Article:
Feasibility and safety of emergency ERCP and small-caliber pancreatic stenting as a bridging procedure in patients with acute biliary pancreatitis but difficult sphincterotomy

Abstract Background The aims of the present study were: (1) to assess the feasibility and safety of emergency endoscopic retrograde cholangiopancreatography (ERCP) and pancreatic duct (PD) stenting with small-caliber stents as a bridging procedure in acute biliary pancreatitis (ABP) patients in whom biliary endoscopic sphincterotomy (EST) proved difficult, failed or was contraindicated, and (2) to compare the clinical outcome of those patients having emergency ERCP with and without pancreatic stent. Method Eighty-seven consecutive patients with ABP were referred for emergency ERCP. In 60 of these ABP patients, ERCP, EST, and stone extraction (if necessary) were performed without PD stenting. In the remaining 27 patients, small-caliber (3?5 F, 4 cm) pancreatic stent insertion was initially applied. All patients were hospitalized for medical therapy and were followed up. Results The mean ages, the initial symptom-to-ERCP times, the Glasgow severity scores, and the peak amylase and CRP levels at initial presentation were not significantly different in the ERCP + EST with PD stent group versus the ERCP + EST without PD stent group. More importantly, the complication rate was significantly lower in the ERCP + EST with PD stent group versus the ERCP + EST without PD stent group (7.4% vs. 25%); while the mortality rates (0% vs. 6.7%) were comparable, reasonably low, and demonstrated no statistically significant differences. Conclusions Temporary PD stenting with small-caliber stents is a safe and effective procedure that may afford sufficient PD decompression to reverse the process of ABP and serve as a bridging procedure in severe ABP in patients with failed, complicated, or contraindicated biliary EST.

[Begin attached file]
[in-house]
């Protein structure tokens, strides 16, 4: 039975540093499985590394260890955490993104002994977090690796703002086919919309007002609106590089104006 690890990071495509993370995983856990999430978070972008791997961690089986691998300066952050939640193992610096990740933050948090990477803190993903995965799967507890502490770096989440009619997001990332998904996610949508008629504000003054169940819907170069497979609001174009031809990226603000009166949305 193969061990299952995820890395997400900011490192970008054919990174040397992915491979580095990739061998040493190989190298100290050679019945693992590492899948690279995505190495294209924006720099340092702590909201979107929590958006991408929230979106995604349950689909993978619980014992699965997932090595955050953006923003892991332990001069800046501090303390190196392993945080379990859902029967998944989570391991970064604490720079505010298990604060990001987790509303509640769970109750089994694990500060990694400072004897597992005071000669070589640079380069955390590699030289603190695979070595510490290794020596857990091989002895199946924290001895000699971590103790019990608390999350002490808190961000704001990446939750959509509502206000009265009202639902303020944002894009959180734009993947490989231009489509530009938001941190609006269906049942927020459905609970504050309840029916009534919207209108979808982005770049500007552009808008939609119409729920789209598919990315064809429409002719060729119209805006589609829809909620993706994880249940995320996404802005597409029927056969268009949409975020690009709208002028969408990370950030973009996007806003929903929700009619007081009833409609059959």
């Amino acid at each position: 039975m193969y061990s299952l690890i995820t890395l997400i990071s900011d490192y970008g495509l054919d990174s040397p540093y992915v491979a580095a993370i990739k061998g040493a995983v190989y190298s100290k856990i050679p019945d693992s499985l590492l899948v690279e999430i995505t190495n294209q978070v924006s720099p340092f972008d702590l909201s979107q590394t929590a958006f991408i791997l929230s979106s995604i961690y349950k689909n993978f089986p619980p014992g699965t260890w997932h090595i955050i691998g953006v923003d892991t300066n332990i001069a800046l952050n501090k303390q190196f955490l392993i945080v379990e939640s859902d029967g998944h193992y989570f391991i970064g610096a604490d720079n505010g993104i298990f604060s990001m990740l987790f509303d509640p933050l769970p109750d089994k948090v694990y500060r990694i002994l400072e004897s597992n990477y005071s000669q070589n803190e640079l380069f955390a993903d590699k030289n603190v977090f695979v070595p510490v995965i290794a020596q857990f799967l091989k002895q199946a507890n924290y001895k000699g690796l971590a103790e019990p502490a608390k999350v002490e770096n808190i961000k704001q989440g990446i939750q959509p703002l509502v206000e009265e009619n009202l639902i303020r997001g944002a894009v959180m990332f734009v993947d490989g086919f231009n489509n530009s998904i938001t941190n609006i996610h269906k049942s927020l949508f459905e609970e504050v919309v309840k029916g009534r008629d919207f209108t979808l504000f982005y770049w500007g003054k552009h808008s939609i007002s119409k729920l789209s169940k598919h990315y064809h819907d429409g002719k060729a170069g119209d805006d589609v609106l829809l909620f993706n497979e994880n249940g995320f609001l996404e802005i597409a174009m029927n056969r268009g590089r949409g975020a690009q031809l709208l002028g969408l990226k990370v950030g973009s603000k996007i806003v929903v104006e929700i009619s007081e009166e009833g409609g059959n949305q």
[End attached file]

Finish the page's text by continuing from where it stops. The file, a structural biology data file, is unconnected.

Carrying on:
Full text: www.jdcjournal.com/article/S1056-8727(13)00275-4/abstract

Surgical Endoscopy, Received: 1 June 2009 Accepted: 30 November 2009 Published online: 28 January 2010